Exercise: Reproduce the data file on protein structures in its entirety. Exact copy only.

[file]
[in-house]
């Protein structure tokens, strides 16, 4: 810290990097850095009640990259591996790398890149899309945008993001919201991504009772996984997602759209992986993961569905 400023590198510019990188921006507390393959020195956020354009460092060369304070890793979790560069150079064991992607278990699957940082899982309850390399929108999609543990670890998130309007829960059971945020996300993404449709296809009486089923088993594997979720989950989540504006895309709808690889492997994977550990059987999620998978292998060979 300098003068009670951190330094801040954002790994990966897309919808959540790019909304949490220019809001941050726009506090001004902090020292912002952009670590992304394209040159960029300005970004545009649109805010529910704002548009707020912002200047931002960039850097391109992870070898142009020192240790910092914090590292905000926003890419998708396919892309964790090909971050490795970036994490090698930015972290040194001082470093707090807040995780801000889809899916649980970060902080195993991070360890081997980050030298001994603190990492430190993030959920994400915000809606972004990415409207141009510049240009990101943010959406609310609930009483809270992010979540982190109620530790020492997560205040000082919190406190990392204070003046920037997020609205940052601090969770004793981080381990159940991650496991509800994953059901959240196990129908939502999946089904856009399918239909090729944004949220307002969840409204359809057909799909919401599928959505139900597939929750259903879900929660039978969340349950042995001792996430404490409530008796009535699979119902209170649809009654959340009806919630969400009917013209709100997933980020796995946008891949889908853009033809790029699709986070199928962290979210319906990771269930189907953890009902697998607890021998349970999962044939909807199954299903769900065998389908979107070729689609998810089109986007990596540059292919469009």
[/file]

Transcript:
[in-house]
């Protein structure tokens, strides 16, 4: 810290990097850095009640990259591996790398890149899309945008993001919201991504009772996984997602759209992986993961569905 400023590198510019990188921006507390393959020195956020354009460092060369304070890793979790560069150079064991992607278990699957940082899982309850390399929108999609543990670890998130309007829960059971945020996300993404449709296809009486089923088993594997979720989950989540504006895309709808690889492997994977550990059987999620998978292998060979 300098003068009670951190330094801040954002790994990966897309919808959540790019909304949490220019809001941050726009506090001004902090020292912002952009670590992304394209040159960029300005970004545009649109805010529910704002548009707020912002200047931002960039850097391109992870070898142009020192240790910092914090590292905000926003890419998708396919892309964790090909971050490795970036994490090698930015972290040194001082470093707090807040995780801000889809899916649980970060902080195993991070360890081997980050030298001994603190990492430190993030959920994400915000809606972004990415409207141009510049240009990101943010959406609310609930009483809270992010979540982190109620530790020492997560205040000082919190406190990392204070003046920037997020609205940052601090969770004793981080381990159940991650496991509800994953059901959240196990129908939502999946089904856009399918239909090729944004949220307002969840409204359809057909799909919401599928959505139900597939929750259903879900929660039978969340349950042995001792996430404490409530008796009535699979119902209170649809009654959340009806919630969400009917013209709100997933980020796995946008891949889908853009033809790029699709986070199928962290979210319906990771269930189907953890009902697998607890021998349970999962044939909807199954299903769900065998389908979107070729689609998810089109986007990596540059292919469009």